Event Viewer and System Logs
In Windows NT, all system logs are kept in the event viewer and through the event viewer may be dumped to file and cleared. Log setting are maintained here, at least as to what events to log. Some individual applications, unless causing system issues or deliberate log entries, maintain their own logs. The interface for the event viewer is not bad, but only local area network logs can be reliably viewed, and only one at a time. This is acceptable for smaller networks, but for larger NT networks this can be cumbersome. The following resource command allows us to combat this issue:
Here is a script for a retrieving server log files on a local lan, and combining them into one big file. This job can be timed to run and mail the resulting log to an administrator's address or even have the log results piped to a secure administrative website so that the administrator can see his log files from anywhere. Note: There is no inherent commandline mechanism in Windows NT. An additional script would be required to do this.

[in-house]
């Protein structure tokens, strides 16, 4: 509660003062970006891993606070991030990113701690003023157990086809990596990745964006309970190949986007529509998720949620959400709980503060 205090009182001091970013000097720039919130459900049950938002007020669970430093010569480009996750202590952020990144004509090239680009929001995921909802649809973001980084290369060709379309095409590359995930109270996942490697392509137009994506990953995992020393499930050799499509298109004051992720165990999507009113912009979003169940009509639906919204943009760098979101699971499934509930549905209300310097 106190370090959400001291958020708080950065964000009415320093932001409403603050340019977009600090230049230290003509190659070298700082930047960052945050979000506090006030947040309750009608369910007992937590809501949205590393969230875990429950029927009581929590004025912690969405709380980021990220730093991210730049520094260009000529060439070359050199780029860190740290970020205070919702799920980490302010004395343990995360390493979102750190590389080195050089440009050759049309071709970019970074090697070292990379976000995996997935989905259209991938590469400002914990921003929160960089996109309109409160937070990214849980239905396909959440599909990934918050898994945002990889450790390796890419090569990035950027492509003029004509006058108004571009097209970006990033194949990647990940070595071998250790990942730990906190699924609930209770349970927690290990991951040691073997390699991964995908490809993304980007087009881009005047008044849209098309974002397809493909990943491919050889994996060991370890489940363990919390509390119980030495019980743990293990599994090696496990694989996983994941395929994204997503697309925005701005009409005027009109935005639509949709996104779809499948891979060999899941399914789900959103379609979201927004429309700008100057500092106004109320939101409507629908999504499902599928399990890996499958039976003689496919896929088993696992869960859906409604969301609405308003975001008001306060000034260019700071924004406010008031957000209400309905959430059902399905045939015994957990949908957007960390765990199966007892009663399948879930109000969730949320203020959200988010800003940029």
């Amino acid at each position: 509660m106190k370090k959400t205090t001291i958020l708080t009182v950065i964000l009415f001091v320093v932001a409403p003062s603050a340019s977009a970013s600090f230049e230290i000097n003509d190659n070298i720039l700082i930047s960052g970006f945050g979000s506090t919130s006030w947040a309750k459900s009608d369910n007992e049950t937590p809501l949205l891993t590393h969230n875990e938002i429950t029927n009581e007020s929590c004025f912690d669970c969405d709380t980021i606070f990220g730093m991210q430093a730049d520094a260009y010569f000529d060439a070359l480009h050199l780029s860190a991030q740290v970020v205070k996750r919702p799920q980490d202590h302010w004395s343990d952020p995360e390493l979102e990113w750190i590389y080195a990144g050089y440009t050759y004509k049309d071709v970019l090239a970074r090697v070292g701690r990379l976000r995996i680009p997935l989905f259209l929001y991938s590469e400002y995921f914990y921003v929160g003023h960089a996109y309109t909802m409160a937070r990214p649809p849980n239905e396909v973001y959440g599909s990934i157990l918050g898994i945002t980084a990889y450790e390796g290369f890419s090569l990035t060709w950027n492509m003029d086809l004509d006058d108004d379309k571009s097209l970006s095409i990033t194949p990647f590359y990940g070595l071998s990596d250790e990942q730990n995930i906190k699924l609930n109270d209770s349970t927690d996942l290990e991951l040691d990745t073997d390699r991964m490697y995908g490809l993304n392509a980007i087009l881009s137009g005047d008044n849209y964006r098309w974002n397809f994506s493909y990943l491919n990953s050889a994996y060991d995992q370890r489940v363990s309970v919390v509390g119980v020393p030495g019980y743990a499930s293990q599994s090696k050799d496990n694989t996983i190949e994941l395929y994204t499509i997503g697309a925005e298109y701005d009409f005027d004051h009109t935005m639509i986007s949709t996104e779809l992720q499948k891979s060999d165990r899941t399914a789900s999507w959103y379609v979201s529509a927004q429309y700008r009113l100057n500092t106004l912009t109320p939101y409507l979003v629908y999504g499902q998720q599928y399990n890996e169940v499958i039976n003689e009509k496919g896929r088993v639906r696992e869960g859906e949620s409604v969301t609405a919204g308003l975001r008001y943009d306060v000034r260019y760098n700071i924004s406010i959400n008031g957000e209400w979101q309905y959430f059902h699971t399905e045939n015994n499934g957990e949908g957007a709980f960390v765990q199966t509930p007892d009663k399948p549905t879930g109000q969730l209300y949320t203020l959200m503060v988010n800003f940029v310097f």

One other Event Log tool in also included in Resource Kit:
This utility can force a log entry from command line. This would be useful to log the results of a timed process, for instance.
In Linux, the system logs, and even most of the application logs are kept in /var/logs. This is a very convenient way to keep everything in the same place. Being as Linux has telnet (remote command line) capability, it is very easy for an administrator to telnet in from remote. It could also theoretically be scripted to combine logs (presumably the interesting or at least most recent parts filtered via grep) and E-mail or display via the web. In Linux it is possible to email from the shell, as well:
It is also relatively common just to have a process that copies log files to an NFS mount on another Linux box, putting a copy of all log files in a centralized place. In this scenario, if a server should go down (providing it is not the server that is the log repository), an administrator can check the last log entry and have an idea as to the issue before the downed server is even touched.